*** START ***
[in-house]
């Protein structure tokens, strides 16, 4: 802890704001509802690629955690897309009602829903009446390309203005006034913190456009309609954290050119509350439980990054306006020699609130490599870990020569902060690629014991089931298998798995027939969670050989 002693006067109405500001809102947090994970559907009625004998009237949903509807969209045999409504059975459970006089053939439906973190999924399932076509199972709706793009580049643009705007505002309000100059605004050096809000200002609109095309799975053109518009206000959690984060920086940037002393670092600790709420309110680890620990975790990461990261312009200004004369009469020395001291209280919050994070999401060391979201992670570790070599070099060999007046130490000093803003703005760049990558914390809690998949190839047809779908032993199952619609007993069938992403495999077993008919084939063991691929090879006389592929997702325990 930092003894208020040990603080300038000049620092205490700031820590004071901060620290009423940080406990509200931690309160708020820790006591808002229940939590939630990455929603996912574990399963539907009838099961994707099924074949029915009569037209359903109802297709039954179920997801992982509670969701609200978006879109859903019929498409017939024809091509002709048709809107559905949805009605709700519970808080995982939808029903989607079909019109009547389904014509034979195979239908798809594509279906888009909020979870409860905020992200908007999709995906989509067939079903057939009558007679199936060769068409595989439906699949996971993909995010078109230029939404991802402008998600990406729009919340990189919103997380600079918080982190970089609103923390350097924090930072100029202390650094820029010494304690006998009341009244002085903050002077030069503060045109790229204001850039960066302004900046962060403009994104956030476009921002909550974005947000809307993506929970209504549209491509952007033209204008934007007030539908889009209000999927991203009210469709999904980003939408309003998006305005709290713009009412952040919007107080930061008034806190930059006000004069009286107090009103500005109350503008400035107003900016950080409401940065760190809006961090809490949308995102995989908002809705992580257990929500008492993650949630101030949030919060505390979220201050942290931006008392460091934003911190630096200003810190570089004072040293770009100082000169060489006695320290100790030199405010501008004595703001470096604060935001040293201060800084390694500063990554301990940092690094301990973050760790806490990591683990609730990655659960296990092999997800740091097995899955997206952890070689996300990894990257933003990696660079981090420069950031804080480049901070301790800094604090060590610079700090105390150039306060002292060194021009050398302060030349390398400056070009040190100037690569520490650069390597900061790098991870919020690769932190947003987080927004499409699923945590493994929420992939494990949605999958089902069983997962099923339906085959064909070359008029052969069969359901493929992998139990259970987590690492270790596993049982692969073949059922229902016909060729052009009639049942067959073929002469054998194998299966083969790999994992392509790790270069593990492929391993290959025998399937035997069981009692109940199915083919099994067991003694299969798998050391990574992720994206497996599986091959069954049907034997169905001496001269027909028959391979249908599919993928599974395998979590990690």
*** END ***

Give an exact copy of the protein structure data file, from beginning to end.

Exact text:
[in-house]
């Protein structure tokens, strides 16, 4: 802890704001509802690629955690897309009602829903009446390309203005006034913190456009309609954290050119509350439980990054306006020699609130490599870990020569902060690629014991089931298998798995027939969670050989 002693006067109405500001809102947090994970559907009625004998009237949903509807969209045999409504059975459970006089053939439906973190999924399932076509199972709706793009580049643009705007505002309000100059605004050096809000200002609109095309799975053109518009206000959690984060920086940037002393670092600790709420309110680890620990975790990461990261312009200004004369009469020395001291209280919050994070999401060391979201992670570790070599070099060999007046130490000093803003703005760049990558914390809690998949190839047809779908032993199952619609007993069938992403495999077993008919084939063991691929090879006389592929997702325990 930092003894208020040990603080300038000049620092205490700031820590004071901060620290009423940080406990509200931690309160708020820790006591808002229940939590939630990455929603996912574990399963539907009838099961994707099924074949029915009569037209359903109802297709039954179920997801992982509670969701609200978006879109859903019929498409017939024809091509002709048709809107559905949805009605709700519970808080995982939808029903989607079909019109009547389904014509034979195979239908798809594509279906888009909020979870409860905020992200908007999709995906989509067939079903057939009558007679199936060769068409595989439906699949996971993909995010078109230029939404991802402008998600990406729009919340990189919103997380600079918080982190970089609103923390350097924090930072100029202390650094820029010494304690006998009341009244002085903050002077030069503060045109790229204001850039960066302004900046962060403009994104956030476009921002909550974005947000809307993506929970209504549209491509952007033209204008934007007030539908889009209000999927991203009210469709999904980003939408309003998006305005709290713009009412952040919007107080930061008034806190930059006000004069009286107090009103500005109350503008400035107003900016950080409401940065760190809006961090809490949308995102995989908002809705992580257990929500008492993650949630101030949030919060505390979220201050942290931006008392460091934003911190630096200003810190570089004072040293770009100082000169060489006695320290100790030199405010501008004595703001470096604060935001040293201060800084390694500063990554301990940092690094301990973050760790806490990591683990609730990655659960296990092999997800740091097995899955997206952890070689996300990894990257933003990696660079981090420069950031804080480049901070301790800094604090060590610079700090105390150039306060002292060194021009050398302060030349390398400056070009040190100037690569520490650069390597900061790098991870919020690769932190947003987080927004499409699923945590493994929420992939494990949605999958089902069983997962099923339906085959064909070359008029052969069969359901493929992998139990259970987590690492270790596993049982692969073949059922229902016909060729052009009639049942067959073929002469054998194998299966083969790999994992392509790790270069593990492929391993290959025998399937035997069981009692109940199915083919099994067991003694299969798998050391990574992720994206497996599986091959069954049907034997169905001496001269027909028959391979249908599919993928599974395998979590990690």